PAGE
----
The AEMC is currently assessing three rule change requests to enable more wholesale demand response in the national electricity market. Innovations in technology are making it easier for industrial customers and households to provide ‘demand response’ by turning off or reducing power use at very high demand times. This can help keep costs down by avoiding unnecessary investment in peaking generation that is only used for a few days a year.
We have received a large number of stakeholder submissions in response to our consultation paper published in November 2018. The paper considered a range of issues including: the benefits and costs of changing the regulatory framework to introduce a new mechanism; the role of baselines for calculating the quantity of demand response provided; and how local generation and battery storage could be included in the mechanism; and implementation timeframes and costs. A summary of submissions is provided below.
Extending the timeframe for assessing the rule change requests will allow the Commission to consider a number of complex issues raised by stakeholders and the cost implications of different approaches. Several stakeholders also requested additional time for further consultation.
The extra time will also enable our analysis to be informed by demand response trials and studies currently being undertaken by AEMO and ARENA, as well the Distributed Energy Integration Program (DEIP) looking at the integration of distributed energy resources, including virtual power plants.
The draft determination for the three rule change requests will now be published on 19 July 2019.
Summary of stakeholder submissions to consultation paper
The AEMC received 33 submissions from a range of stakeholders including consumer representatives, demand response service providers, generators, retailers, network service providers, industry associations, the Energy Efficiency Council, AEMO, ARENA and the ACCC. All submissions are published on the project page on our website.
Are there barriers to demand response?
Consumer groups and demand response service providers generally felt there are barriers to demand response under the current regulatory framework – for example the requirement for demand response aggregators to have a commercial relationship with a retailer if they want to provide demand response services to consumers.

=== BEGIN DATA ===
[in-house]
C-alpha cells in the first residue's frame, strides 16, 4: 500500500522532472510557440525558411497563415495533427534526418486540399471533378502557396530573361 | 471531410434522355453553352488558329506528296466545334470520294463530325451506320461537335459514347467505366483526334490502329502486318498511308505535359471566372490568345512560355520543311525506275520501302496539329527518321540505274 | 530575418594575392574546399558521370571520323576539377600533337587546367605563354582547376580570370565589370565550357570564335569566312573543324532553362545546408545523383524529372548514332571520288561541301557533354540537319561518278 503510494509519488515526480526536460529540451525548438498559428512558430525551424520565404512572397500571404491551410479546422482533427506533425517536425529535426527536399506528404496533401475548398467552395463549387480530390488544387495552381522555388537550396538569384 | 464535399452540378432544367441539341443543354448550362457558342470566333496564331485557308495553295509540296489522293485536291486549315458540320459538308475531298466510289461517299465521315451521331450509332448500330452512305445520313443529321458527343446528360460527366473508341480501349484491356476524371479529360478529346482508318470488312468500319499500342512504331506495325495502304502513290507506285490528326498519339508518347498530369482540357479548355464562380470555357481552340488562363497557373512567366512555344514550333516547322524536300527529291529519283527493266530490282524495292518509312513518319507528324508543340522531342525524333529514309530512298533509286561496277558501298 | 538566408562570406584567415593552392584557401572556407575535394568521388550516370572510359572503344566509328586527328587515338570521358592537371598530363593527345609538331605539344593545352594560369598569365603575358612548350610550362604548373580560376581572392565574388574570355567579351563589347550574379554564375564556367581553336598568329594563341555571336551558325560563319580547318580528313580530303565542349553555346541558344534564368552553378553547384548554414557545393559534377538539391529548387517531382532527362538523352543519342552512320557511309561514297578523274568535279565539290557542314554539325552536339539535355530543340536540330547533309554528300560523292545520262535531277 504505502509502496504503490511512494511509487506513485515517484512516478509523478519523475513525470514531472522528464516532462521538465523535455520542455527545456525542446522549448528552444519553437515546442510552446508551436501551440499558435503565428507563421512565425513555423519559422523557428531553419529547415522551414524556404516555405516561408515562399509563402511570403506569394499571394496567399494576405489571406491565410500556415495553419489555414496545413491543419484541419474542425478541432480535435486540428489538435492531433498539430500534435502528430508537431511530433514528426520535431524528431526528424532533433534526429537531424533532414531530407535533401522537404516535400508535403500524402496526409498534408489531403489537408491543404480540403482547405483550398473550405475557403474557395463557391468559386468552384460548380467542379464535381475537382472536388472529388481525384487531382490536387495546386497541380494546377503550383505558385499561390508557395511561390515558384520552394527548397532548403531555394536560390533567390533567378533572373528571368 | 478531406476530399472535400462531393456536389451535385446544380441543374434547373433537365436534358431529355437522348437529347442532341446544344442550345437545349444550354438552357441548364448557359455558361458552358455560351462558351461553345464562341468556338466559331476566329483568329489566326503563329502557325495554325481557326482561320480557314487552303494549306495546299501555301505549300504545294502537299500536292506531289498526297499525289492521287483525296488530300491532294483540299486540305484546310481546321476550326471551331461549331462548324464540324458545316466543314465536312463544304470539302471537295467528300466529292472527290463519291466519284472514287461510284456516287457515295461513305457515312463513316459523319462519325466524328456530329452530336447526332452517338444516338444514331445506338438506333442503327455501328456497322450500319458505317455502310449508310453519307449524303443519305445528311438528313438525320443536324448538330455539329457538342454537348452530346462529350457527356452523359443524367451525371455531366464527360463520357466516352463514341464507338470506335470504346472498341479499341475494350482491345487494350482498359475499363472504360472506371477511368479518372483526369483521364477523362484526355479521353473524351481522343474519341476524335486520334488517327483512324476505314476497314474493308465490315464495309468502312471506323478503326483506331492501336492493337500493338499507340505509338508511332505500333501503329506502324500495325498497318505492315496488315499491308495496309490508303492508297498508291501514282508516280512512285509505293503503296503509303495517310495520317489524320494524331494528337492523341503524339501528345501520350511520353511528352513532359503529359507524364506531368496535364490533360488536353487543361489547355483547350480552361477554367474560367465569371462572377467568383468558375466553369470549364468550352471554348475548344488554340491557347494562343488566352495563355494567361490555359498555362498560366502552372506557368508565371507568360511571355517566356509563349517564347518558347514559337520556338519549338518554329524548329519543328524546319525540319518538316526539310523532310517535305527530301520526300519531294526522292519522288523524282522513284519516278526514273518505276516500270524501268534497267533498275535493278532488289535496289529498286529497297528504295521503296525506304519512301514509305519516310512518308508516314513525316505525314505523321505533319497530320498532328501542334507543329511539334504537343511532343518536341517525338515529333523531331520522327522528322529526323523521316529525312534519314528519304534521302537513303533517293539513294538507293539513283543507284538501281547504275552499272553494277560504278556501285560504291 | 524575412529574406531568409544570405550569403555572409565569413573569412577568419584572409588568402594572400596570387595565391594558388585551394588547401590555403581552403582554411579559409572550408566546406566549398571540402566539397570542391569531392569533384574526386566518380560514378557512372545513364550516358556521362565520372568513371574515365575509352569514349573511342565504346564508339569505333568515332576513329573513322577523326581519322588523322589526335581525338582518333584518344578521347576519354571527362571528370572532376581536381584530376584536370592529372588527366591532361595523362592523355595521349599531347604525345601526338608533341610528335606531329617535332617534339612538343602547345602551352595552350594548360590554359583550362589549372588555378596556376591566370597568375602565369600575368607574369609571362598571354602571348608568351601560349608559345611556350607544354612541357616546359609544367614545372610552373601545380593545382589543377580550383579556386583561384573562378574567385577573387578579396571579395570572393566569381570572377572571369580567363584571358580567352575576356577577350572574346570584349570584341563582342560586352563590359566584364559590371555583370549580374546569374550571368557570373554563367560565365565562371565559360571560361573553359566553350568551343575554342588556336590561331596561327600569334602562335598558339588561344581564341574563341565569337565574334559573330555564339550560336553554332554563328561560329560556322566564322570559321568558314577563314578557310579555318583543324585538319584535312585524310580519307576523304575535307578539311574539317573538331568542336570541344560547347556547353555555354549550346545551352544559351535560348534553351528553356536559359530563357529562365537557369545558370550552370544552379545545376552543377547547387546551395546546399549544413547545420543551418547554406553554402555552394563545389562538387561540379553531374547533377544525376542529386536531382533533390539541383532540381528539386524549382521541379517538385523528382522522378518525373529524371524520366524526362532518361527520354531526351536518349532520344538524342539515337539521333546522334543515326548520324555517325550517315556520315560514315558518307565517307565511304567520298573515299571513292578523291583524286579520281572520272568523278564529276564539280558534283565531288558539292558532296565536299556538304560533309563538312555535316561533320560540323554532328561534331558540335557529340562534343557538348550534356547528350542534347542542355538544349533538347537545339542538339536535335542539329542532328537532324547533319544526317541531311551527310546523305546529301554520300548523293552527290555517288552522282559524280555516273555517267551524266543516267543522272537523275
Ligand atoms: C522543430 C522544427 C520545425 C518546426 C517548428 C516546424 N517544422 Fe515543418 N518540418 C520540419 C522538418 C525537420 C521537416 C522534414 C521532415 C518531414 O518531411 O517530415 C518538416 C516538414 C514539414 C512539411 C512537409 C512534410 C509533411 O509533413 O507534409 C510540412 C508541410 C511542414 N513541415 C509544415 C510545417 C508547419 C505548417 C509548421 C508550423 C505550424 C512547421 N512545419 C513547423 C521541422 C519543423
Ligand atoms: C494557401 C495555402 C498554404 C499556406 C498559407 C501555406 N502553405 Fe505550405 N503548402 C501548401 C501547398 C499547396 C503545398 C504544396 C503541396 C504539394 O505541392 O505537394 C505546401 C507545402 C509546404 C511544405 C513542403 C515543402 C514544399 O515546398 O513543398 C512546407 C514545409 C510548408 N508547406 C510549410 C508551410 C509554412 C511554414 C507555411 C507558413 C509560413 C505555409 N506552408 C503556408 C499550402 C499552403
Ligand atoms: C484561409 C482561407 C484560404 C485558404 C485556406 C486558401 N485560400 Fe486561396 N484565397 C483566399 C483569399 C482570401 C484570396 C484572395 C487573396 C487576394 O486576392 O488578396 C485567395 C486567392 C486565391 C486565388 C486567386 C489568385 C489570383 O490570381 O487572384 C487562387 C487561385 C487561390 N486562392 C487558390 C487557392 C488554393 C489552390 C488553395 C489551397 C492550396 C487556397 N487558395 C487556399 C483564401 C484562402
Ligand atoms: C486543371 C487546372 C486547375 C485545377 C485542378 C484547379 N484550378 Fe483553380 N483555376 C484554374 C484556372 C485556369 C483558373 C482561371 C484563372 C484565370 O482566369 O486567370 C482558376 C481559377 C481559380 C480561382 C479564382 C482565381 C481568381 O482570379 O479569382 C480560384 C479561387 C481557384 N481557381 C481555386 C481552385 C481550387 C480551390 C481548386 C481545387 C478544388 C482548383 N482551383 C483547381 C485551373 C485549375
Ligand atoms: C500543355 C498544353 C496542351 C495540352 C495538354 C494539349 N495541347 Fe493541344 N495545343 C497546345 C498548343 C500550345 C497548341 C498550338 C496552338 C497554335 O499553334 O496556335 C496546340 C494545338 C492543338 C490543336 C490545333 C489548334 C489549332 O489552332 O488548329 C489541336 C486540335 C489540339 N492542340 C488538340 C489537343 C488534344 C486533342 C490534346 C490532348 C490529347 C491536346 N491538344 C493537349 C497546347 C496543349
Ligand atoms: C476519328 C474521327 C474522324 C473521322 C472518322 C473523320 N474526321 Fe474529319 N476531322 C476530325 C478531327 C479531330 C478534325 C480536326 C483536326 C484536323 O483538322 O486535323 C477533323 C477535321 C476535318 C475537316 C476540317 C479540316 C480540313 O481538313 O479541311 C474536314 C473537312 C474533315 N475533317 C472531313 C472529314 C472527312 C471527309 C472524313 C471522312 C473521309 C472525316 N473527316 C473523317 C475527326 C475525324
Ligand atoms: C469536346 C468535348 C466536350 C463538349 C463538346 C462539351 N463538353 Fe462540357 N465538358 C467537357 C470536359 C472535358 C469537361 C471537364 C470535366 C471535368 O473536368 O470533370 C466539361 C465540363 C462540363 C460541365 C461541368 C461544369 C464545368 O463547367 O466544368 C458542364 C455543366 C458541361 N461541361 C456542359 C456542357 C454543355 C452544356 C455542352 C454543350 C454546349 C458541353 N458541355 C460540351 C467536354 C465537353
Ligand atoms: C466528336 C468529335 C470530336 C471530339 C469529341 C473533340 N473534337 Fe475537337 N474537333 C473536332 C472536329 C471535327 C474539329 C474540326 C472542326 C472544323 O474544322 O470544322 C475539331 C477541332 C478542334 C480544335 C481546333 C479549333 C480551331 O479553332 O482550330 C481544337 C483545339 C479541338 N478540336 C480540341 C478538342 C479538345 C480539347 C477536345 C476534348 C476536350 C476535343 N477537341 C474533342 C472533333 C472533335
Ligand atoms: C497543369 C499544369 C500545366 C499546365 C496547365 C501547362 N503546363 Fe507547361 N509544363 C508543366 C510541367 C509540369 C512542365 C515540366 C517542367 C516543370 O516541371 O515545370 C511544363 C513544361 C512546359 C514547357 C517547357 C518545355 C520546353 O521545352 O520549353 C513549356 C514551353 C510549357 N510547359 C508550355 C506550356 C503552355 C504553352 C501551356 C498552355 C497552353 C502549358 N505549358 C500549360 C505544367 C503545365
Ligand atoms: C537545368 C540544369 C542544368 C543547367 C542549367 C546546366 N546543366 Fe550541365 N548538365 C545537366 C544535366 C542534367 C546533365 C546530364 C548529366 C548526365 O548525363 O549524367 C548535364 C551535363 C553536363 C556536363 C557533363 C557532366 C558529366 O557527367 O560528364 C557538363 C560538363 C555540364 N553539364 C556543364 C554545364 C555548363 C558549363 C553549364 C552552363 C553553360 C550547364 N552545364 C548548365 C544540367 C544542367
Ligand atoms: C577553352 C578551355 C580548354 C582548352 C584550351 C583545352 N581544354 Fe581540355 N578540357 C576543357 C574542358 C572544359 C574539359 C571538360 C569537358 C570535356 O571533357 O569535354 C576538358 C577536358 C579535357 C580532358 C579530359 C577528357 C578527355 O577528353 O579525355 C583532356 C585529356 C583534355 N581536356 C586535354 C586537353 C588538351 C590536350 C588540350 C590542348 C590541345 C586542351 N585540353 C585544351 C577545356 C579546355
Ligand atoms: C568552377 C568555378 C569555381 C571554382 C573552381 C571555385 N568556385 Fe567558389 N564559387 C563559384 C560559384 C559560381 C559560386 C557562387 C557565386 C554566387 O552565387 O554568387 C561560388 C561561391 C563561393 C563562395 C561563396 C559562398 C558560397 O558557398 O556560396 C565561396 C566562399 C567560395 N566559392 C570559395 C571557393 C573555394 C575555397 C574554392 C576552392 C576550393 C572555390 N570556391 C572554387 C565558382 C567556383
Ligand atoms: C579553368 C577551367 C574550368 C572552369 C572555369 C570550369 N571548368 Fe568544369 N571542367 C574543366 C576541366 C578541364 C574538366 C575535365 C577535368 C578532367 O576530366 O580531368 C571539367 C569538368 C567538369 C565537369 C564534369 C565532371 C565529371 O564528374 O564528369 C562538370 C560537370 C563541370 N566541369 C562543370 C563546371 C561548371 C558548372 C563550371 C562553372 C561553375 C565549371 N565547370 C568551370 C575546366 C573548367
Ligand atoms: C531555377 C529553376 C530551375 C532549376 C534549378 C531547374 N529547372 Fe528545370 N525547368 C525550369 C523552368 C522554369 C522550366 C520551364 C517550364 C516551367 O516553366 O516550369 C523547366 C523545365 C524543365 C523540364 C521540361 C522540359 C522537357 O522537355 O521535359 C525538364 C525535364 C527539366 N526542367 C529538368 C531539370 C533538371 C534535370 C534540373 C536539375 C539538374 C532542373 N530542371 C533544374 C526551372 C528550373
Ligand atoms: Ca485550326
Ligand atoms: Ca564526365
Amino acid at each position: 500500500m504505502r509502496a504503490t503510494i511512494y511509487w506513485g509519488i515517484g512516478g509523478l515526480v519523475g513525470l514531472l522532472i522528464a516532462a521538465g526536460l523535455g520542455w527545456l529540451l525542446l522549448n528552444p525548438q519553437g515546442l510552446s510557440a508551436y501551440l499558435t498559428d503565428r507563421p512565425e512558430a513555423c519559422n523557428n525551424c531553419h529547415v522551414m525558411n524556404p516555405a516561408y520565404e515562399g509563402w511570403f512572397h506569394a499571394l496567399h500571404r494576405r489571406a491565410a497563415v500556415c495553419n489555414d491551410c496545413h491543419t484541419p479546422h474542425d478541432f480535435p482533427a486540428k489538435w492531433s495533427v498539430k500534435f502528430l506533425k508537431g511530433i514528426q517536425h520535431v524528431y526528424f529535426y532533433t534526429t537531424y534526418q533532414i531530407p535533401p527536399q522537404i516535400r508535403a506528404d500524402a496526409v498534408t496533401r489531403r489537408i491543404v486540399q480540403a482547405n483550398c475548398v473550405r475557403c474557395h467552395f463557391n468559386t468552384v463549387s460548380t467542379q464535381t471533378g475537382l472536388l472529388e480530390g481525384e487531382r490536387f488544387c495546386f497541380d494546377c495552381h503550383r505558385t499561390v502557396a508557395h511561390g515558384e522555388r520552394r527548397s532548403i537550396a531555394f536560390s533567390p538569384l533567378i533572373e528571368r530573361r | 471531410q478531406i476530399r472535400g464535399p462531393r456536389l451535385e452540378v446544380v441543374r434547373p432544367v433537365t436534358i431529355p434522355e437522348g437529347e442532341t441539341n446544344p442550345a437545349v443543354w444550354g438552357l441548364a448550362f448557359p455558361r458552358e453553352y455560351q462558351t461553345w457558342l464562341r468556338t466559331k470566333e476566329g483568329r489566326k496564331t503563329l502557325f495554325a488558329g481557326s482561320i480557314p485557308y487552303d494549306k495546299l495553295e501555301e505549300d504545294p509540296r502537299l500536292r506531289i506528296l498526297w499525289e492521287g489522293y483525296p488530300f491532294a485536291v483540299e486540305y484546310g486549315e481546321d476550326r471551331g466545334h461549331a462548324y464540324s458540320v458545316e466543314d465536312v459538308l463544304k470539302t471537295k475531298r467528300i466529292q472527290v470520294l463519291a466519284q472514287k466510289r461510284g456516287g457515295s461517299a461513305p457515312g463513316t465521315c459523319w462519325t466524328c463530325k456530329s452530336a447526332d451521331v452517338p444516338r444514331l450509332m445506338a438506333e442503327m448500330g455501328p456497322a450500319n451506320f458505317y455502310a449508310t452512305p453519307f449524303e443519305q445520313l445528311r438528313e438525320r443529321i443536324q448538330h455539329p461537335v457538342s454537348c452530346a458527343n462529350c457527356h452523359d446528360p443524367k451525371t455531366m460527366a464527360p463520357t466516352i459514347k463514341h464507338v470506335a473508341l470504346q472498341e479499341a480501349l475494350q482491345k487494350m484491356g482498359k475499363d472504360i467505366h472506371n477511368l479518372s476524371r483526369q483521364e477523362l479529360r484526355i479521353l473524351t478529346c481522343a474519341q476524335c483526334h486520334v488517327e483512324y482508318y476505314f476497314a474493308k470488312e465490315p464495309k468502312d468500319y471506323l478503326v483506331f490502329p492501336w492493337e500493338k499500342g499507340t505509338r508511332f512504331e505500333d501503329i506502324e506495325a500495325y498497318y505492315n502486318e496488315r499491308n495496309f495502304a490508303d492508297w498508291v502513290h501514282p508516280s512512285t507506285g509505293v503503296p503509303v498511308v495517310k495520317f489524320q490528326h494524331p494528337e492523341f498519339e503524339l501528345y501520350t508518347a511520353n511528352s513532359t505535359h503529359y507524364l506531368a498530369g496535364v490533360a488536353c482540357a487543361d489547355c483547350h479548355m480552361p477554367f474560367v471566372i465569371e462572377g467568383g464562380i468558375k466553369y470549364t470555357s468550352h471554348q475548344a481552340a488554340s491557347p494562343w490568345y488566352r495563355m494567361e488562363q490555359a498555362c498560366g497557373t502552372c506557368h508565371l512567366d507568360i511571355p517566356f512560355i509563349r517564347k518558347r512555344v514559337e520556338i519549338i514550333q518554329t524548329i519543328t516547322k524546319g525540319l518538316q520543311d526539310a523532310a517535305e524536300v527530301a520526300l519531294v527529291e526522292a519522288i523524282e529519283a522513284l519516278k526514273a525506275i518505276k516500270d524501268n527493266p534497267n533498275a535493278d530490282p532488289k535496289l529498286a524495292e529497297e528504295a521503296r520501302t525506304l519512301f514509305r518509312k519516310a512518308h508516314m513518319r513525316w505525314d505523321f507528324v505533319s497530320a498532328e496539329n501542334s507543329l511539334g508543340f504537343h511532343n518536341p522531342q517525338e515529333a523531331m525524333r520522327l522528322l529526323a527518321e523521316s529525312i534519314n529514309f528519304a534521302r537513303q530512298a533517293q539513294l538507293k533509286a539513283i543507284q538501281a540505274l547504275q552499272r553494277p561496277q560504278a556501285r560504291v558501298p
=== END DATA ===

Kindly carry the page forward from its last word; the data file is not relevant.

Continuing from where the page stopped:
However, retailers broadly suggested that competition is driving them to develop demand response products, supported by a regulatory framework that provides incentives to offer demand response services to customers. Some retailers gave examples of demand response programs that are up and running.
Costs and benefits of wholesale demand response
There was broad agreement among stakeholders on the benefits of wholesale demand response. Some stakeholders also identified additional benefits, such as reducing the costs of network services and contributing to power system security and reliability.
A number of retailers said updating their systems to accommodate a wholesale demand response mechanism would involve significant costs. They added that aligning the implementation of a demand response mechanism with the start of five minute settlement in 2021 would be unlikely to reduce these costs.
Proposal 1: wholesale demand response mechanism
The wholesale demand response mechanism proposed by the Total Environment Centre, the Australia Institute and the Public Interest Advocacy Centre, which would allow third parties to offer demand response into the wholesale electricity market in a transparent, scheduled manner, was generally supported by stakeholders representing consumers, demand response service providers, regulatory bodies and AEMO.